President Obama promises support for Planned Parenthood.
DFR Daily French Roast
Anne is reading …
HBO’s new show Girls doesn’t pick up where Sex and the City left off. Writing for New York Magazine Emily Nussbaum describes Lena Dunham’s new series airing on April 15 with gratitude.
I was a goner, a convert. In an office at HBO, my heart sped up. I laughed out loud; I “got” the characters—four friends, adrift in a modern New York of unpaid internships and bad sex on dirty sofas. But the show also spoke to me in another way. As a person who has followed, for more than twenty years, recurrent, maddening debates about the lives of young women, the series felt to me like a gift. Girls was a bold defense (and a searing critique) of the so-called Millennial Generation by a person still in her twenties. It was a sex comedy from the female POV, taking on subjects like STDs and abortion with a radical savoir-faire as well as a visual grubbiness that was a statement in itself. It embraced digital culture, and daily confession, as a default setting. Even before the Republican candidates adopted The Handmaid’s Tale as a platform, Dunham’s sly, brazen, graphic comedy, with its stress on female friendships, its pleasure in the sick punch line, its compassion for the necessity of making mistakes, felt like a retort to a culture that pathologizes feminine adventure. As my younger colleague Willa Paskin put it, the show felt, to her peers, FUBU: “for us by us.”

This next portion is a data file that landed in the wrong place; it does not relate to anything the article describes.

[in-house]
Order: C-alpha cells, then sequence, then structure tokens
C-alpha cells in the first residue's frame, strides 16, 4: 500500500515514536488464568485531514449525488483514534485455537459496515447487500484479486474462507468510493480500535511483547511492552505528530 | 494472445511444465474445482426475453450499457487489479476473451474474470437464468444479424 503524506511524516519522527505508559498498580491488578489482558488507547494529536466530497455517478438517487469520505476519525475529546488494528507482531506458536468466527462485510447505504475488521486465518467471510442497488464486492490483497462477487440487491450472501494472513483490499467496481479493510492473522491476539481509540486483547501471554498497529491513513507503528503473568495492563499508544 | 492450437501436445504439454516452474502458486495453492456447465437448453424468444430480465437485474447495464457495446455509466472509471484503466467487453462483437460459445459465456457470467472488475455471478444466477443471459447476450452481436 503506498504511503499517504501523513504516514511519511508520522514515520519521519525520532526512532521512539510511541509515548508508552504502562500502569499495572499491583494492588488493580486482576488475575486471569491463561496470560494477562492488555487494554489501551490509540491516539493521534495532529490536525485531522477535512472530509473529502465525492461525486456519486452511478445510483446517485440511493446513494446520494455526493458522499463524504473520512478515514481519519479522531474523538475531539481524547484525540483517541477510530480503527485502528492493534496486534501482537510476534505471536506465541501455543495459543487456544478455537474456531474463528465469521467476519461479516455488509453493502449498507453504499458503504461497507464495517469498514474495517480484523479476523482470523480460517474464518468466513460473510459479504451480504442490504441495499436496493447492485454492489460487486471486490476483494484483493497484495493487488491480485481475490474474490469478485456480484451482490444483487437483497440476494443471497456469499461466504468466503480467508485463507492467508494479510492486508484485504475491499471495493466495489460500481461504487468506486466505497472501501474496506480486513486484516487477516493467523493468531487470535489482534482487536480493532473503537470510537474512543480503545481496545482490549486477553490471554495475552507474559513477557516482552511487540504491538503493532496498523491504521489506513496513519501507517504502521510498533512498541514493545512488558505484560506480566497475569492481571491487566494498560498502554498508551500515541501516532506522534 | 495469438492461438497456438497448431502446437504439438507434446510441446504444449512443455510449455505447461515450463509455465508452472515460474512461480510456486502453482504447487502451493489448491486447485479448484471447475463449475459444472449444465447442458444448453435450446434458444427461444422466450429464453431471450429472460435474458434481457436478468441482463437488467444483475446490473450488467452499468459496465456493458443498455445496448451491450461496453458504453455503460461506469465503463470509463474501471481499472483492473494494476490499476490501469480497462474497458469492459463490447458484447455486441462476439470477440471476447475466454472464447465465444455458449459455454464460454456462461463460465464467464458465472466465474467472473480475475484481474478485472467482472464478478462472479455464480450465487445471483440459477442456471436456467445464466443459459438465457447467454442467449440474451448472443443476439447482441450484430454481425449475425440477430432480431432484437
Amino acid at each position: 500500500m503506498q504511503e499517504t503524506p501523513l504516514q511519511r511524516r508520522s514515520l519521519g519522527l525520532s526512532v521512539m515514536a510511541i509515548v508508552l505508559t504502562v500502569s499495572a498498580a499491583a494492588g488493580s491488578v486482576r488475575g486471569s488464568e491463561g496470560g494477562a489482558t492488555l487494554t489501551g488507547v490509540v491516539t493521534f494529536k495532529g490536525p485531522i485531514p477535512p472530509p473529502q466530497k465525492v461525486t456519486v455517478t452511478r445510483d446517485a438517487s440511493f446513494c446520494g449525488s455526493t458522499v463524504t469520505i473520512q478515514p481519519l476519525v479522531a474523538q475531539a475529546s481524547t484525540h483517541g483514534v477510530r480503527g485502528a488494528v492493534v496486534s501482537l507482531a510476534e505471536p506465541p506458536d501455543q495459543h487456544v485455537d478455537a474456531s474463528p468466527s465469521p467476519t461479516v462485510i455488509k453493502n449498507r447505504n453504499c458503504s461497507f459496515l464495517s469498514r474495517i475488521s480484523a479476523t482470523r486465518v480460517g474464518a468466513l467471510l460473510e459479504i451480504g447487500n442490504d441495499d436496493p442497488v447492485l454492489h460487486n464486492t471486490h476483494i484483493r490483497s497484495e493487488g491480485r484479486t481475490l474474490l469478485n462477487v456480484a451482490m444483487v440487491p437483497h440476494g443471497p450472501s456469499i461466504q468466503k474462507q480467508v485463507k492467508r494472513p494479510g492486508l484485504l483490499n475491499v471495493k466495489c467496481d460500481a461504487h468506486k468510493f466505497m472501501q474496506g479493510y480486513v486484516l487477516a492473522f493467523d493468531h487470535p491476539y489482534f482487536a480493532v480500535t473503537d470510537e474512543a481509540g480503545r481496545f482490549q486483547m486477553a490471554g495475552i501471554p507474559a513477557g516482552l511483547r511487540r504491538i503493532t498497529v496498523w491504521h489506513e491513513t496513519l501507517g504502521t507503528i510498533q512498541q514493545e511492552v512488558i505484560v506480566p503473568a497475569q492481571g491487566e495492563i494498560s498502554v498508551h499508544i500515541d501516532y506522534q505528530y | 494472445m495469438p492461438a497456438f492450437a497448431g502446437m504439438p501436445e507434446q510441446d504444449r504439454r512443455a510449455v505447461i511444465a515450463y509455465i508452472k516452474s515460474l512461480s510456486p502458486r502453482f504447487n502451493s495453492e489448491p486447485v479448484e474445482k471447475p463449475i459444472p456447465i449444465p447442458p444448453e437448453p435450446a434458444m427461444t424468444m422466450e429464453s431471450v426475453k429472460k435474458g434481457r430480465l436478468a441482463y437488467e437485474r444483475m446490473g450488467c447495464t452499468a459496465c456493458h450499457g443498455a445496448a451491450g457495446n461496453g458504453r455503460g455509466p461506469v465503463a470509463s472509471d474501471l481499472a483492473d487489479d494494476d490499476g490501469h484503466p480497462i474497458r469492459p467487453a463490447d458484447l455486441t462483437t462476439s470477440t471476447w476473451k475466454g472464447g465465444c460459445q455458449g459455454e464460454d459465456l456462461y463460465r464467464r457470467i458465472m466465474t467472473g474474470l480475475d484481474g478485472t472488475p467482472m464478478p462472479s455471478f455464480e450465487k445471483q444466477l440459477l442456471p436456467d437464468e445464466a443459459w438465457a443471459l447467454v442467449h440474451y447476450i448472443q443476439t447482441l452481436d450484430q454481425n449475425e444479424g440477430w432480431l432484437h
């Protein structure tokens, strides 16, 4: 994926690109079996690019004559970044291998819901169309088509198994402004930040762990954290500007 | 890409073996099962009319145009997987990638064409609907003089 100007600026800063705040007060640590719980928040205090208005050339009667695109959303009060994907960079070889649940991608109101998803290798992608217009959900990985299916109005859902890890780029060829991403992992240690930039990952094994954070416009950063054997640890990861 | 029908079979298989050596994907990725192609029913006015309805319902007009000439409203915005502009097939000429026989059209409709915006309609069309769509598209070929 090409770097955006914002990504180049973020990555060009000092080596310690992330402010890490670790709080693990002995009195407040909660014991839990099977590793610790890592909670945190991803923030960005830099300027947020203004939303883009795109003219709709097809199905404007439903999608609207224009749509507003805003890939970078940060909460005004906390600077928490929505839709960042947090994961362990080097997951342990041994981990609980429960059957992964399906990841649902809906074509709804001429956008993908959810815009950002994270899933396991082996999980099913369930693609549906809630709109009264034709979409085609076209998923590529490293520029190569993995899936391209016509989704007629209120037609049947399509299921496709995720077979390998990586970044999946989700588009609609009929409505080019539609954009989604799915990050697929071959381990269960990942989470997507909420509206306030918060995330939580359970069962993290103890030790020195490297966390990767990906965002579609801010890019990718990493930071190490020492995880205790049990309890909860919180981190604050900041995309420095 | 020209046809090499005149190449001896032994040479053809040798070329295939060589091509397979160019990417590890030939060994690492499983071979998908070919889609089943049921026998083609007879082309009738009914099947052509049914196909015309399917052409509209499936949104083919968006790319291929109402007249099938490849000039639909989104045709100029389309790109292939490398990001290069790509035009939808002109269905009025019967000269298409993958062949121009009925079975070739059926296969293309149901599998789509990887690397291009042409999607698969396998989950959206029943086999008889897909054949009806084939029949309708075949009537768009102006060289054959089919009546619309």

The world of Girls is no Sarah Jessica Parker wish list for Mr Big. Instead the show posseses an aesthetic that’s “raw and bruised, not aspirational”. For starters, the girls live in Brooklyn, not Manhattan.
What Do Men Really Want Psychology Today
I want to be alone: the rise of solo living The Guardian
Nobel Peace Prize winner Aung San Suu Kyi, who spent 22 years under house arrest was voted into office in a political landslide in Myanmar (Burma). The Guardian writes:
Swarms of chanting Burmese flocked to National League for Democracy’s (NLD) Rangoon headquarters as the sun set over the crumbling city, calling for the fall of “a sham democracy” and the return of “our fair leader, our beloved leader, Mother Suu”.
Estimates are that Suu Kyi won 65% of the vote in 82 polling stations. Local observers say the numbers are higher for her National League for Democracy party. It’s reported that the NLD won a minimum of 40 of the 44 seats it contest in the 664 parliamentary seats up for grabs. The Guardian continues:
All along the winding road to Wa Thin Ka, an ethnic-Karen village where Suu Kyi and her convoy spent Saturday night, supporters gathered in the hot afternoon sun to glimpse the so-called “living saint” as she drove past. Though just 40 miles from Rangoon, the village is a four-hour drive along unpaved, bumpy roads, either side of which villagers in red bandanas and Suu Kyi-emblazoned T-shirts clutched red and white roses – symbols of purity and bravery – and cried out as the motorcade wove slowly through the crowds.
War on Women
Dear Pro-Choice Women of Means The Nation
The faith factor: Religion’s new prominence in campaign 2012 Christian Science Monitor
The gender gap widens to a chasm in the USA TODAY poll of 12 swing states. By 41%-24%, women call themselves Democrats; men by 27%-25% say they’re Republicans.
The biggest change came among women under 50. In mid-February, just under half of those voters supported Obama. Now more than six in 10 do while Romney’s support among them has dropped by 14 points, to 30%.
Anne of Carversville
AOC Private Studio